4-minute read

It’s common knowledge that oral health is linked to overall well-being. What might surprise you, however, is the significant impact employees’ oral health status can have on a business’s total health care budget. In fact, of the top 10 health conditions costing employers the most, five are linked to oral health.*

#1 Diabetes
Topping the list of costliest employer conditions is diabetes, affecting nearly one in 10 Americans. Not only do diabetics face a higher than normal risk for developing oral health problems like periodontal disease and oral infections, but these problems may be more severe for a diabetic person. It’s not all bad news though. It’s been suggested that treating gum disease can help control blood sugar in diabetic patients, which may slow disease progression. And, receiving routine dentist cleanings and practicing healthy oral hygiene habits may help to lower HbA1c levels (average blood glucose over time).

#2 Cancer
Oral cancer is likely not the first cancer that comes to mind for most of us. Yet, head and neck cancers (85% of which are oral) account for approximately $3.2 billion in treatment costs each year.

Oftentimes, the early symptoms of oral cancers go unnoticed by patients, making them particularly dangerous. That’s why regular dental exams are so important. Dentists and dental hygienists may be able to identify the signs and symptoms of oral cancers when they’re still in the early or even pre-cancerous stages.

#5 Heart disease

The dental industry has been aware of the correlation between heart disease and oral health for years, and supporting evidence continues to emerge. While we still can’t say the relationship between oral health and heart health is causal, new research suggests that poor dental health, including gum disease and infrequent toothbrushing, may be a risk factor for heart disease.

#6 Hypertension
Recently, an association between hypertension and dental health has also been found — specifically blood pressure control. A new study showed that those with gum disease were less likely to respond to hypertension medications than those with good oral health. The authors of this study go on to say that “those with high blood pressure might benefit from regular dental care”.

#10 High-risk pregnancy
Compared to the average employer medical costs for a healthy, full-term baby, the costs for premature and/or low-birth weight babies is nearly 12 times as much. While the relationship between periodontal disease and adverse pregnancy outcomes is still being explored, we do know that a mother’s health can impact her baby — and oral health is no exception. Research suggests that expectant mothers with poor oral health may face higher risks of pre-term delivery and of passing disease-causing bacteria to their child. This makes it even more important for expectant mothers to receive regular dental exams during pregnancy. The dentist can evaluate the individual needs of the mother and may even recommend an additional cleaning.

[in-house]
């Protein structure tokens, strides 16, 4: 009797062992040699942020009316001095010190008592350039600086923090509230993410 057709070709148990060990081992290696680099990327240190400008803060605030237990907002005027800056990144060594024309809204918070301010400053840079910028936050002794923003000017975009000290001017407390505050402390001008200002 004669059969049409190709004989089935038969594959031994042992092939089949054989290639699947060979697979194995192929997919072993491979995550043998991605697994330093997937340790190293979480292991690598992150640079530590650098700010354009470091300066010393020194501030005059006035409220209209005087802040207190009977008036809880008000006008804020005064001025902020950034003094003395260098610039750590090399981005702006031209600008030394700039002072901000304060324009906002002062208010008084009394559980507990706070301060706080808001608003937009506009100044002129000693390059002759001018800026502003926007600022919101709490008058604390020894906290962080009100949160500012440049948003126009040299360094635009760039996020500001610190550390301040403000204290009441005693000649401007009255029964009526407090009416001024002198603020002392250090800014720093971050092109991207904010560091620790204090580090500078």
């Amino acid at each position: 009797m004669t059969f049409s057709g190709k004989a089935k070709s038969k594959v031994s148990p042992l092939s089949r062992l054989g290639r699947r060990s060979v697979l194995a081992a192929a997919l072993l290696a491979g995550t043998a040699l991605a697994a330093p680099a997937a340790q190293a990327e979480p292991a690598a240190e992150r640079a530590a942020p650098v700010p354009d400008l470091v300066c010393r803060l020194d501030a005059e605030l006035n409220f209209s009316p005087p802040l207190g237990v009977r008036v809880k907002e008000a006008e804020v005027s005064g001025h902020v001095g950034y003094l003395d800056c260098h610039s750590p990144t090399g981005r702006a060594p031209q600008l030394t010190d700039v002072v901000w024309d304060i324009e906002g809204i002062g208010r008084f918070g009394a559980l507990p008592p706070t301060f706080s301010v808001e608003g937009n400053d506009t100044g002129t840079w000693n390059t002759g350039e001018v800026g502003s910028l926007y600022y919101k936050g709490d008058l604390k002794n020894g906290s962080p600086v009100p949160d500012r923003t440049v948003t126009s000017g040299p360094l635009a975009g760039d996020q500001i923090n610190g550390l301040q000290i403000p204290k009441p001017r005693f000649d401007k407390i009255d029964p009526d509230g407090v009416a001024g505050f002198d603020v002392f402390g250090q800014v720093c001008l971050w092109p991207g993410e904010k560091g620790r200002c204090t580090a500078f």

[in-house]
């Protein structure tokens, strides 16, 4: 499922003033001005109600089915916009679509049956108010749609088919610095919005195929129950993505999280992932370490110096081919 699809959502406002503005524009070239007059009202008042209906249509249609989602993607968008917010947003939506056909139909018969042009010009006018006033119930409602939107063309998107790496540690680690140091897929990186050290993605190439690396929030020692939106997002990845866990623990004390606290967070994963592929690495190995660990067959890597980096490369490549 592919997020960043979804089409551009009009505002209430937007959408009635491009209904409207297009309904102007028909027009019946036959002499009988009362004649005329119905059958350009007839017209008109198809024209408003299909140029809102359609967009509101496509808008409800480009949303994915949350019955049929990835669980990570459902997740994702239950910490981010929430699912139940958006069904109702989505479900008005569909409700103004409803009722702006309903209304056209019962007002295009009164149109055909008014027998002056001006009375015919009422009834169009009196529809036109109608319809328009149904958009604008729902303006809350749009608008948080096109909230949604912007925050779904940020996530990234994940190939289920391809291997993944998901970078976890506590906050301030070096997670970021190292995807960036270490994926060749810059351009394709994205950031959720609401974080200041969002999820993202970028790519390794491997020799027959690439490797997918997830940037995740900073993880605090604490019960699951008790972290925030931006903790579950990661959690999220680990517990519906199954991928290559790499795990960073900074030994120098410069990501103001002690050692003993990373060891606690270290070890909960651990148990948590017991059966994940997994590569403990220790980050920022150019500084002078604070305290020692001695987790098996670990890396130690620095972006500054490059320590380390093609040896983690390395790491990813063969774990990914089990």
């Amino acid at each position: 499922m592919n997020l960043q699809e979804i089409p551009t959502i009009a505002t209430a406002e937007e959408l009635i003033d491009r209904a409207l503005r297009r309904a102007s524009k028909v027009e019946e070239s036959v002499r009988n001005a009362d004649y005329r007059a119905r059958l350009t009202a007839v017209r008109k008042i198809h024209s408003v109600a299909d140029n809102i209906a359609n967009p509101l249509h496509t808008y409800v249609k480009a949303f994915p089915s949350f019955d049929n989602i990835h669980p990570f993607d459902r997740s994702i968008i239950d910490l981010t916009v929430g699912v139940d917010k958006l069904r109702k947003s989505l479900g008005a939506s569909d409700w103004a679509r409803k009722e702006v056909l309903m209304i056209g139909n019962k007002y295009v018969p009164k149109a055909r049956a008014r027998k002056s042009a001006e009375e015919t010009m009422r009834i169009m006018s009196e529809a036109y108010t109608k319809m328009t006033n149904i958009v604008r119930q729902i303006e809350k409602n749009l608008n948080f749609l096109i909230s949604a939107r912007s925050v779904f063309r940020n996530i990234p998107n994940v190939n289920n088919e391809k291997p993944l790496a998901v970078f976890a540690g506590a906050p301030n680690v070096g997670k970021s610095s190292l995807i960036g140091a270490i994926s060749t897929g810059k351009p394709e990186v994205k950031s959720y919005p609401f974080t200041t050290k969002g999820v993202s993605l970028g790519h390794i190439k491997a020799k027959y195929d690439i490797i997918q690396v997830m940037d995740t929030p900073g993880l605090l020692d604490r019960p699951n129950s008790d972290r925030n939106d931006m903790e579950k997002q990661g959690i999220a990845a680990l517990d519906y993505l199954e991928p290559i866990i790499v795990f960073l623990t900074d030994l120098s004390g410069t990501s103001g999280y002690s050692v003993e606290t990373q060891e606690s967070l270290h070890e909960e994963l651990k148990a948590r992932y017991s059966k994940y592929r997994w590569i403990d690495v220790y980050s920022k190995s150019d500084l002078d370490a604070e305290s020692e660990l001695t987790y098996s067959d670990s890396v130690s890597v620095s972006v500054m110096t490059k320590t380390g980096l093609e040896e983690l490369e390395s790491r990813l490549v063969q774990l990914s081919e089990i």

How can dental benefits help?

Regular dental care can help manage certain health conditions and even detect some early, which can help prevent costly medical expenses in the future.

However, dental benefits may be able to do more than cover routine dental care to improve wellness. Ask these questions to find out how well a dental carrier can boost overall health and your clients’ bottom line:

  • Is there extra support for those with chronic conditions such as diabetes or heart disease? Providing additional coverage to enrollees with certain medical conditions may prevent or halt the progression of disease, which can help manage dental and medical expenses down the road.
  • How can clients track employees’ oral health status? Regular reporting on enrollees’ oral health habits can highlight where a group is doing well and help identify areas where enrollees can improve oral health, and in turn, improve overall health.
  • How is oral health supported during pregnancy? Are additional cleanings covered? An extra cleaning during pregnancy can lead to healthier babies and may lower certain pregnancy risks associated with oral bacteria.
  • Are oral health and wellness resources readily available? Enrollees may not even be aware of the impact oral health can have on their overall health. Carriers who provide valuable wellness resources can help encourage enrollees to be active participants in their oral health.

 

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*The oral health information in this article is not intended to be used as medical advice. Patients should always consult a licensed dentist or other qualified health care professional for any questions concerning oral health.

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